Eight days in the ice-cold cellar
I am Vakulenko Antonina Mykolaivna; I am 50 years old and a resident of the village of Velyka Dymerka, Brovarsky district, Kyiv Region. I have lived here since birth and have a 30-year-old disabled son. I am a housewife, and before the war, we did our household chores and lived well with no grievances until these “liberators” came.
What was the first day of the full-scale invasion of the Russian Federation on 24 February 2022 for you?
I simply couldn’t believe that this could happen in the 21st century. It is nonsense. Many said a full-scale war could begin, but I did not believe it. It was a shock. I didn’t know what would happen tomorrow and was not sure it was true. But I had to survive, albeit it was hard. We have relatives in Russia, but they do not understand us. And we, in turn, realized that they never were real relatives. They said it was all for our good.
When my house was bombed, I showed them photographs, said that you visited every summer, and now you must liberate me. Did I ask you for this? Who harassed you here? After all, you came to us as dear guests. And now what? I could not wrap my head around it — just awful.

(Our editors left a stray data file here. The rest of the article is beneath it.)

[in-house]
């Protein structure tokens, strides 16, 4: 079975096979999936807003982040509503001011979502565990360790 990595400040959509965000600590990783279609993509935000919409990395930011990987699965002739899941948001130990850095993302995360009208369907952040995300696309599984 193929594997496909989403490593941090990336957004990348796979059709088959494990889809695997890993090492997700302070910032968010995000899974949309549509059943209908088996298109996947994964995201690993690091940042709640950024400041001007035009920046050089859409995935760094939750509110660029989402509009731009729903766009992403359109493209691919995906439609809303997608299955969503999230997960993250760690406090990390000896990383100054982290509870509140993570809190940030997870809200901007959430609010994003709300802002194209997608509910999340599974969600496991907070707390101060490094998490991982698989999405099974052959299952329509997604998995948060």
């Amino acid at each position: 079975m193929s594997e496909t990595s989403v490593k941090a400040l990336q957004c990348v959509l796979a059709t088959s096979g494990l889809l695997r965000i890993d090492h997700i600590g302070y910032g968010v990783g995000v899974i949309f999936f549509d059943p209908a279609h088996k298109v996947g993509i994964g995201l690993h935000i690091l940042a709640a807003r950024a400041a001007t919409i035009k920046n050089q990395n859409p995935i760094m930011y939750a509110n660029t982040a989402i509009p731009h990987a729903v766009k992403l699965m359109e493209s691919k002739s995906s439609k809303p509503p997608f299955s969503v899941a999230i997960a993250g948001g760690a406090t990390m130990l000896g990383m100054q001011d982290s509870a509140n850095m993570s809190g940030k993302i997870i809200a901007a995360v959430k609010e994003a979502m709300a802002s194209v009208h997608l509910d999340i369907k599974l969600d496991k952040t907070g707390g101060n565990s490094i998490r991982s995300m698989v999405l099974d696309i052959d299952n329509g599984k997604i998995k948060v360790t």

Has your attitude towards Russians changed?
Very much so! For me, they no longer exist. Russia no longer exists, as well as relatives from there. “I have nothing to do with it” is not an answer or an excuse. Why, knowing that we are dying here, are they silent? This is incomprehensible to the mind. I don’t understand these people. Once, I planned to go to Russia because my relatives were there, but now I generally want to forget that such a country exists. They brought us so much grief...
What happened to you in the first days of the war?
Somewhere on the sixth of March, the shelling began, and on the eighth, it intensified, but then we still thought: maybe it would blow over. On 12 March, for the first time, we saw the Russian military drive right down our street, past our house. And it was not the most pleasant meeting, and we were afraid because they were not peacefully inclined. We began to hide, tried not to be seen, not to go anywhere, and everyone sat at home.
We heard loud explosions. The 14 March was the worst. Everything around was exploding.
It’s good that we managed to escape from our home. Perhaps the Lord saved us, definitely saved! And then we did not leave the cellar, from the fourteenth to the twenty-first of March, until the very evacuation we did not go out. It was frosty and so cold in the cellar that our teeth chattered. Terribly cold!
What happened to you and Velyka Dymerka in general during the occupation?
Explosions were constantly heard, and something was always burning somewhere. In general, there was a feeling that the whole Dymerka was on fire, and the shelling was so powerful. Russians in armored vehicles often drove past our house. We were terrified that they would get into the cellar because among us were both men and young women. But God had mercy, and they did not come to us. As soon as we were given a green corridor, we rushed out of the cellar, grabbed some things, and hurried to leave.